"But what I have I give you"

A sermon based on Acts 3:1-6.

Bertram L. Melbourne, PhD, is professor of New Testament language and literature, Howard University School of Divinity, Washington, District of Columbia, United States.

I once took a group of campers to the beach, and we saw a coconut floating in the water. We retrieved and opened it—only to discover that it was just husk, without a shell or fruit inside. How disappointed we were; it promised much, but delivered nothing.

Could some ministers be like that coconut? Full of promise but, ultimately, turning out empty? Could they be professing a lot but have nothing to back up that profession?

Let us look at one account from the early New Testament church that guides us to see if we are living up to the potential the Lord has placed in us.

No silver and gold

The story is found in Acts 3. Peter and John—fresh from the Pentecostal outpouring of the Spirit—are changed men, no longer fearful and timid. They now boldly proclaim the gospel, even publicly accusing their leaders of killing Jesus, the Son of God and the Messiah. Their focus? To advance God’s kingdom, and no human power seems able to deter them.

As Peter and John walk, they see a disabled man, a beggar who had been born lame and daily plied his sorry trade at the temple gate. Persons on their way to the temple to pray and/or offer gifts were usually generous, particularly because almsgiving was a central part of their religion.1 They saw generosity as a way to earn favor with God. In their theology, they believed that one’s good deeds had to outweigh one’s bad deeds in order to be saved.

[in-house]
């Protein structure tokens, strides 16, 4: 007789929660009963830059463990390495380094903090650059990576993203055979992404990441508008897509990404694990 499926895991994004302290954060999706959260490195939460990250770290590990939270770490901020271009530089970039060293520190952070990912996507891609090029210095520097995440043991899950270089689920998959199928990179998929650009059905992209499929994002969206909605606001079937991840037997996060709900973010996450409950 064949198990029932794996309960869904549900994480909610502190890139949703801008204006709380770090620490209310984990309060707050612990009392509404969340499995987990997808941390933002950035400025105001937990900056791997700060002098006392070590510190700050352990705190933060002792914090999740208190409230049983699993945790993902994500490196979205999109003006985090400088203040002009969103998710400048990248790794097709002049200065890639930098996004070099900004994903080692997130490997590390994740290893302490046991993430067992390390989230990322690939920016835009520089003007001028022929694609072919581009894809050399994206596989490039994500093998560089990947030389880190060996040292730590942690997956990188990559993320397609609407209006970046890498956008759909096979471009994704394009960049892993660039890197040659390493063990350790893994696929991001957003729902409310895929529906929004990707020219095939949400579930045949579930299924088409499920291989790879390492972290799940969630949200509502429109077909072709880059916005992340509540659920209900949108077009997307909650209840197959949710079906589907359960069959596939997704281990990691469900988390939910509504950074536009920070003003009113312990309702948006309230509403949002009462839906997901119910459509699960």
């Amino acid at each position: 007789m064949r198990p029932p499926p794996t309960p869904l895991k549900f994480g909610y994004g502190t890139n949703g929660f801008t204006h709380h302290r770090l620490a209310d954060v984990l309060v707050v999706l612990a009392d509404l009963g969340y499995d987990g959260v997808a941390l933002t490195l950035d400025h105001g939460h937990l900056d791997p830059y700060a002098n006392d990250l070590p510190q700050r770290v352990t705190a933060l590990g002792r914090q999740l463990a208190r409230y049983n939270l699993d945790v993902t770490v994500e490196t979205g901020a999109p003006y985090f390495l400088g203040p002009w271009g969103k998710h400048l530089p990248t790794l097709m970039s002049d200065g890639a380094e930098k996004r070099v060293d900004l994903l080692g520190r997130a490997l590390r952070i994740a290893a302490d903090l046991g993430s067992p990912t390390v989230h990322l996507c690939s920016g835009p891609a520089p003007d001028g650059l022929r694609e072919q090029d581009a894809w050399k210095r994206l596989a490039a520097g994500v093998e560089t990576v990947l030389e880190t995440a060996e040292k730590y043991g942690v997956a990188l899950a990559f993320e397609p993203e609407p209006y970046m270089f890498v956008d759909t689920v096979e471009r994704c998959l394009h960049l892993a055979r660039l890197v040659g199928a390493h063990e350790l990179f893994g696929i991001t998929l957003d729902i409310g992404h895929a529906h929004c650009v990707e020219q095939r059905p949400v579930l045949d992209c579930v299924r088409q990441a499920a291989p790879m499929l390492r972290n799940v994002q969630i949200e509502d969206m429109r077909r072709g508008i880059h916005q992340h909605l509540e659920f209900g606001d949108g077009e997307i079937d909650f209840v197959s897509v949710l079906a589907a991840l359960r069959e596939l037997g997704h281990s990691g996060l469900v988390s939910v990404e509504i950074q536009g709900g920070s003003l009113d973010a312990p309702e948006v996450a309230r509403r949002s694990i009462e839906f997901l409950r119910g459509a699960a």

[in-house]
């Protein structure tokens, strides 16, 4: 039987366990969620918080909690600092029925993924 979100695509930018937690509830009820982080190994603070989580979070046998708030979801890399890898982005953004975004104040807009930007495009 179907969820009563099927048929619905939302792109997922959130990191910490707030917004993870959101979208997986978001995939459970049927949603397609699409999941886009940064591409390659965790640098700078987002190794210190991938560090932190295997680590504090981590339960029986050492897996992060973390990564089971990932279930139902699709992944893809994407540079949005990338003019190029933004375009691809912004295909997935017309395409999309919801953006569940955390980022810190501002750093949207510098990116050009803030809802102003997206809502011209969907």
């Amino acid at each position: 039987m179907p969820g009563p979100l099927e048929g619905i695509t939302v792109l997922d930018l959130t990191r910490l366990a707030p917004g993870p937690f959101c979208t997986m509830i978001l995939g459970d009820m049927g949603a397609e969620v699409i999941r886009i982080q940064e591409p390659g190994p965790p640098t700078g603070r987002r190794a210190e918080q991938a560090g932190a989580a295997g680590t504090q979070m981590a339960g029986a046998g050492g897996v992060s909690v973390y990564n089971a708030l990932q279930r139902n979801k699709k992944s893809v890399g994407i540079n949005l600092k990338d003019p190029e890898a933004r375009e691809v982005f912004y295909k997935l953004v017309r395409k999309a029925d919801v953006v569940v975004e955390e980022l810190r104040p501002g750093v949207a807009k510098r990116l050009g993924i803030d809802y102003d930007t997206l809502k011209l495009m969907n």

The sight of the approaching worshipers may have elicited from the beggar the usual, “Alms for the poor! Alms for the poor!” His cry caught the apostles’ attention and gave them the opportunity to witness in the name of their beloved Lord and Master.

Note Peter’s discernment. Many needy people were at the temple gate. That Peter replied to this beggar implies he had spiritual discernment. Ellen White says this man had “long desired to see Jesus that he might be healed.”2 He missed Jesus, but now, instead, was face-to-face with a representative of Jesus.

The beggar, his situation, and the opening allowed Peter a great chance to witness. Unlike those who dismissed or ignored the beggar, Peter and John looked straight at the lame man. They had compassion for him and directed him to look at them. This is significant. For God to act for us, our gaze must be fixed on Him or on His servants—not on our cares or fears. Paul’s point is relevant—“Follow my example, as I follow the example of Christ” (1 Cor. 11:1).3 Peter’s words raised the man’s expectations. He was sure something good was about to happen. Peter’s next words, however, “ ‘Silver or gold I do not have’ ” (Acts 3:6) must have greatly disappointed him and lowered his expectations.